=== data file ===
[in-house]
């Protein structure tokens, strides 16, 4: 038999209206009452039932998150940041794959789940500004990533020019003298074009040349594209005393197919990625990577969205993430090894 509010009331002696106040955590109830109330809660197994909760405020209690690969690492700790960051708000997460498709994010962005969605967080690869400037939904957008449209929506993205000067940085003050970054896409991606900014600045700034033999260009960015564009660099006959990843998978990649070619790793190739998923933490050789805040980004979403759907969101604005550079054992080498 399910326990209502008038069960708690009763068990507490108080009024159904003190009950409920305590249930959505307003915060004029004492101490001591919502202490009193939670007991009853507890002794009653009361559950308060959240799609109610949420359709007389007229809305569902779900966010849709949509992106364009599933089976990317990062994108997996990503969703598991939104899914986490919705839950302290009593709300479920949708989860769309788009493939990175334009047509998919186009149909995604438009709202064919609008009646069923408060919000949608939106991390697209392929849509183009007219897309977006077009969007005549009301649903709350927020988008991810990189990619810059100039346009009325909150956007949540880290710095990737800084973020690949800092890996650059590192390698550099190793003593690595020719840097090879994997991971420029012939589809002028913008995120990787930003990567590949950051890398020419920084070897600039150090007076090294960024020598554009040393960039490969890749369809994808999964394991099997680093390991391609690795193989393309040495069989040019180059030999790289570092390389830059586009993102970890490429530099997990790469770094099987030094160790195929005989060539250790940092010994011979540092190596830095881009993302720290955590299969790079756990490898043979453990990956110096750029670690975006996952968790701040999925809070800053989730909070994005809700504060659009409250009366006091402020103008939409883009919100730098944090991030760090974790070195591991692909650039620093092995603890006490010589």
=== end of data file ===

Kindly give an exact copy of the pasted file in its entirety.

[in-house]
């Protein structure tokens, strides 16, 4: 038999209206009452039932998150940041794959789940500004990533020019003298074009040349594209005393197919990625990577969205993430090894 509010009331002696106040955590109830109330809660197994909760405020209690690969690492700790960051708000997460498709994010962005969605967080690869400037939904957008449209929506993205000067940085003050970054896409991606900014600045700034033999260009960015564009660099006959990843998978990649070619790793190739998923933490050789805040980004979403759907969101604005550079054992080498 399910326990209502008038069960708690009763068990507490108080009024159904003190009950409920305590249930959505307003915060004029004492101490001591919502202490009193939670007991009853507890002794009653009361559950308060959240799609109610949420359709007389007229809305569902779900966010849709949509992106364009599933089976990317990062994108997996990503969703598991939104899914986490919705839950302290009593709300479920949708989860769309788009493939990175334009047509998919186009149909995604438009709202064919609008009646069923408060919000949608939106991390697209392929849509183009007219897309977006077009969007005549009301649903709350927020988008991810990189990619810059100039346009009325909150956007949540880290710095990737800084973020690949800092890996650059590192390698550099190793003593690595020719840097090879994997991971420029012939589809002028913008995120990787930003990567590949950051890398020419920084070897600039150090007076090294960024020598554009040393960039490969890749369809994808999964394991099997680093390991391609690795193989393309040495069989040019180059030999790289570092390389830059586009993102970890490429530099997990790469770094099987030094160790195929005989060539250790940092010994011979540092190596830095881009993302720290955590299969790079756990490898043979453990990956110096750029670690975006996952968790701040999925809070800053989730909070994005809700504060659009409250009366006091402020103008939409883009919100730098944090991030760090974790070195591991692909650039620093092995603890006490010589």